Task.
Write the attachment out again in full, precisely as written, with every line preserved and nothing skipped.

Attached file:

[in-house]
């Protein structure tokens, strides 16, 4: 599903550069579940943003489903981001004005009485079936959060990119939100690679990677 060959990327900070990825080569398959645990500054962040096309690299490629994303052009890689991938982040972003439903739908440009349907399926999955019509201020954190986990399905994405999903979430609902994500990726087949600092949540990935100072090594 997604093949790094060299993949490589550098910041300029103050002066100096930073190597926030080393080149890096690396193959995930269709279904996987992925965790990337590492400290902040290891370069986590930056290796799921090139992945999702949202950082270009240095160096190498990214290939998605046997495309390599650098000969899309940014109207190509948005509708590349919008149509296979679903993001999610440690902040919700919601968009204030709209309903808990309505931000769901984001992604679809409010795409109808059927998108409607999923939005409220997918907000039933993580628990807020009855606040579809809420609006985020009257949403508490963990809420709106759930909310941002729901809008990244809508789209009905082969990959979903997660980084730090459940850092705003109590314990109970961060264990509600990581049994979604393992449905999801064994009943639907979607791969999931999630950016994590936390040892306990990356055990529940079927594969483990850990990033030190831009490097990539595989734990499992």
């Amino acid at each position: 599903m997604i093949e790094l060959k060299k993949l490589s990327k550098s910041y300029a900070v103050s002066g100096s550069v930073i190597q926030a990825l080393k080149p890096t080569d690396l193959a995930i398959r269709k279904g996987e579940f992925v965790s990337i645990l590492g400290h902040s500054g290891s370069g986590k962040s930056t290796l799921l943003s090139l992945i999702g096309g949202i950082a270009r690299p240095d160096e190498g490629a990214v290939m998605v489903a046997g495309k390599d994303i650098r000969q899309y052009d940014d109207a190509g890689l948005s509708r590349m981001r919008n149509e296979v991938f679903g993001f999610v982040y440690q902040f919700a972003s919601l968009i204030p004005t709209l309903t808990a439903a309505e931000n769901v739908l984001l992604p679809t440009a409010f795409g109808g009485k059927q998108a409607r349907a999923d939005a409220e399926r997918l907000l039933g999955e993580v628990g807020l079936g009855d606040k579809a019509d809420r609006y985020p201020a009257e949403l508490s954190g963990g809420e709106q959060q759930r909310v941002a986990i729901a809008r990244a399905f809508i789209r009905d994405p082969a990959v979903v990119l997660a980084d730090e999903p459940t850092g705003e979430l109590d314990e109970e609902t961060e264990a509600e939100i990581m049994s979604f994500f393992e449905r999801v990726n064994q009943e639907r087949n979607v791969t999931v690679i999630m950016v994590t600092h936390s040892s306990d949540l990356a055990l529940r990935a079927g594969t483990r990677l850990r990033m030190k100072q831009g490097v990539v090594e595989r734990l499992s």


[in-house]
């Protein structure tokens, strides 16, 4: 599903550069579940943003489903981001004005009485079936959060990119939100690679990677 060959990327900070990825080569398959645990500054962040096309690299490629994303052009890689991938982040972003439903739908440009349907399926999955019509201020954190986990399905994405999903979430609902994500990726087949600092949540990935100072090594 997604093949790094060299993949490589550098910041300029103050002066100096930073190597926030080393080149890096690396193959995930269709279904996987992925965790990337590492400290902040290891370069986590930056290796799921090139992945999702949202950082270009240095160096190498990214290939998605046997495309390599650098000969899309940014109207190509948005509708590349919008149509296979679903993001999610440690902040919700919601968009204030709209309903808990309505931000769901984001992604679809409010795409109808059927998108409607999923939005409220997918907000039933993580628990807020009855606040579809809420609006985020009257949403508490963990809420709106759930909310941002729901809008990244809508789209009905082969990959979903997660980084730090459940850092705003109590314990109970961060264990509600990581049994979604393992449905999801064994009943639907979607791969999931999630950016994590936390040892306990990356055990529940079927594969483990850990990033030190831009490097990539595989734990499992």
């Amino acid at each position: 599903m997604i093949e790094l060959k060299k993949l490589s990327k550098s910041y300029a900070v103050s002066g100096s550069v930073i190597q926030a990825l080393k080149p890096t080569d690396l193959a995930i398959r269709k279904g996987e579940f992925v965790s990337i645990l590492g400290h902040s500054g290891s370069g986590k962040s930056t290796l799921l943003s090139l992945i999702g096309g949202i950082a270009r690299p240095d160096e190498g490629a990214v290939m998605v489903a046997g495309k390599d994303i650098r000969q899309y052009d940014d109207a190509g890689l948005s509708r590349m981001r919008n149509e296979v991938f679903g993001f999610v982040y440690q902040f919700a972003s919601l968009i204030p004005t709209l309903t808990a439903a309505e931000n769901v739908l984001l992604p679809t440009a409010f795409g109808g009485k059927q998108a409607r349907a999923d939005a409220e399926r997918l907000l039933g999955e993580v628990g807020l079936g009855d606040k579809a019509d809420r609006y985020p201020a009257e949403l508490s954190g963990g809420e709106q959060q759930r909310v941002a986990i729901a809008r990244a399905f809508i789209r009905d994405p082969a990959v979903v990119l997660a980084d730090e999903p459940t850092g705003e979430l109590d314990e109970e609902t961060e264990a509600e939100i990581m049994s979604f994500f393992e449905r999801v990726n064994q009943e639907r087949n979607v791969t999931v690679i999630m950016v994590t600092h936390s040892s306990d949540l990356a055990l529940r990935a079927g594969t483990r990677l850990r990033m030190k100072q831009g490097v990539v090594e595989r734990l499992s």